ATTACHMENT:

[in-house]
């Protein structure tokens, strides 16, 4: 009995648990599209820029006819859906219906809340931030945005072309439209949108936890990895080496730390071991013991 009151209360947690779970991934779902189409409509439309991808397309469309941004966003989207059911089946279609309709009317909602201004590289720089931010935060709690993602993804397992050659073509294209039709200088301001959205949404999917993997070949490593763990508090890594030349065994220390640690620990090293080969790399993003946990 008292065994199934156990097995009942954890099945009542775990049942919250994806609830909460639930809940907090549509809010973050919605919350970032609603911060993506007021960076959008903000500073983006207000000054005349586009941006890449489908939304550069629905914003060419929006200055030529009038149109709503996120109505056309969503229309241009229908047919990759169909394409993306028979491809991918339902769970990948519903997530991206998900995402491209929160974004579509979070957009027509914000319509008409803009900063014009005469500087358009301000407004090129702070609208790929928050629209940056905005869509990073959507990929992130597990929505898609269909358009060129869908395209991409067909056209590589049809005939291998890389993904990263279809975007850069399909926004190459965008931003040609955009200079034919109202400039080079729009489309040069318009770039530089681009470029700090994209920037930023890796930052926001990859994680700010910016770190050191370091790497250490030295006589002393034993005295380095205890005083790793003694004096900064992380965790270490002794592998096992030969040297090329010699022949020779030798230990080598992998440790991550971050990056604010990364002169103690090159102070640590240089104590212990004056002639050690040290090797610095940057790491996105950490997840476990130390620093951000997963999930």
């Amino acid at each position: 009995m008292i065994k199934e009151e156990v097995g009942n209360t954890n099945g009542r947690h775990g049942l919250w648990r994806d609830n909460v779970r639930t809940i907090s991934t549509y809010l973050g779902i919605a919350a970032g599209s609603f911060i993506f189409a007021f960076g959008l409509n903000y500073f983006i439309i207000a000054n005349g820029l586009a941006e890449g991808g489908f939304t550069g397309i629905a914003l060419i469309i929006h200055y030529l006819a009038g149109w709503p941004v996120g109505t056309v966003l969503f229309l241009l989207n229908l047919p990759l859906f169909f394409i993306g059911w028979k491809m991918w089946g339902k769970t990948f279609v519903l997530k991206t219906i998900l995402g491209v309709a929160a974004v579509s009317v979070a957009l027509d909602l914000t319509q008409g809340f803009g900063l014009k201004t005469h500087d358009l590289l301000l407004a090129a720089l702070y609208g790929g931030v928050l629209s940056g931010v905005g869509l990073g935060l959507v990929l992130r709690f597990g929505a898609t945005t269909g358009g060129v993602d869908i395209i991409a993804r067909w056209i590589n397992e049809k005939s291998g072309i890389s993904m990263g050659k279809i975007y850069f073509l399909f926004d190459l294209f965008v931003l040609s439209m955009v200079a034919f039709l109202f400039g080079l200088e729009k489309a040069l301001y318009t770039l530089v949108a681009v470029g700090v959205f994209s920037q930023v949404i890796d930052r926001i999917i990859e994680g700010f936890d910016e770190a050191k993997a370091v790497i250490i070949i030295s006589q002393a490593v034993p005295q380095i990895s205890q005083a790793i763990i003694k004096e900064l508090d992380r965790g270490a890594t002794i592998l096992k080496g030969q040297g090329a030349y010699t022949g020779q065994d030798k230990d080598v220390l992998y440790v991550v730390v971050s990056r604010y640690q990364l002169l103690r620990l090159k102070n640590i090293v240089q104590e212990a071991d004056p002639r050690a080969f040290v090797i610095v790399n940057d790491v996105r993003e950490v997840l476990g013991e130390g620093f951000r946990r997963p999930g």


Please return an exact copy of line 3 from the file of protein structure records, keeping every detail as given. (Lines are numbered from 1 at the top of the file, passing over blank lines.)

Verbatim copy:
């Amino acid at each position: 009995m008292i065994k199934e009151e156990v097995g009942n209360t954890n099945g009542r947690h775990g049942l919250w648990r994806d609830n909460v779970r639930t809940i907090s991934t549509y809010l973050g779902i919605a919350a970032g599209s609603f911060i993506f189409a007021f960076g959008l409509n903000y500073f983006i439309i207000a000054n005349g820029l586009a941006e890449g991808g489908f939304t550069g397309i629905a914003l060419i469309i929006h200055y030529l006819a009038g149109w709503p941004v996120g109505t056309v966003l969503f229309l241009l989207n229908l047919p990759l859906f169909f394409i993306g059911w028979k491809m991918w089946g339902k769970t990948f279609v519903l997530k991206t219906i998900l995402g491209v309709a929160a974004v579509s009317v979070a957009l027509d909602l914000t319509q008409g809340f803009g900063l014009k201004t005469h500087d358009l590289l301000l407004a090129a720089l702070y609208g790929g931030v928050l629209s940056g931010v905005g869509l990073g935060l959507v990929l992130r709690f597990g929505a898609t945005t269909g358009g060129v993602d869908i395209i991409a993804r067909w056209i590589n397992e049809k005939s291998g072309i890389s993904m990263g050659k279809i975007y850069f073509l399909f926004d190459l294209f965008v931003l040609s439209m955009v200079a034919f039709l109202f400039g080079l200088e729009k489309a040069l301001y318009t770039l530089v949108a681009v470029g700090v959205f994209s920037q930023v949404i890796d930052r926001i999917i990859e994680g700010f936890d910016e770190a050191k993997a370091v790497i250490i070949i030295s006589q002393a490593v034993p005295q380095i990895s205890q005083a790793i763990i003694k004096e900064l508090d992380r965790g270490a890594t002794i592998l096992k080496g030969q040297g090329a030349y010699t022949g020779q065994d030798k230990d080598v220390l992998y440790v991550v730390v971050s990056r604010y640690q990364l002169l103690r620990l090159k102070n640590i090293v240089q104590e212990a071991d004056p002639r050690a080969f040290v090797i610095v790399n940057d790491v996105r993003e950490v997840l476990g013991e130390g620093f951000r946990r997963p999930g």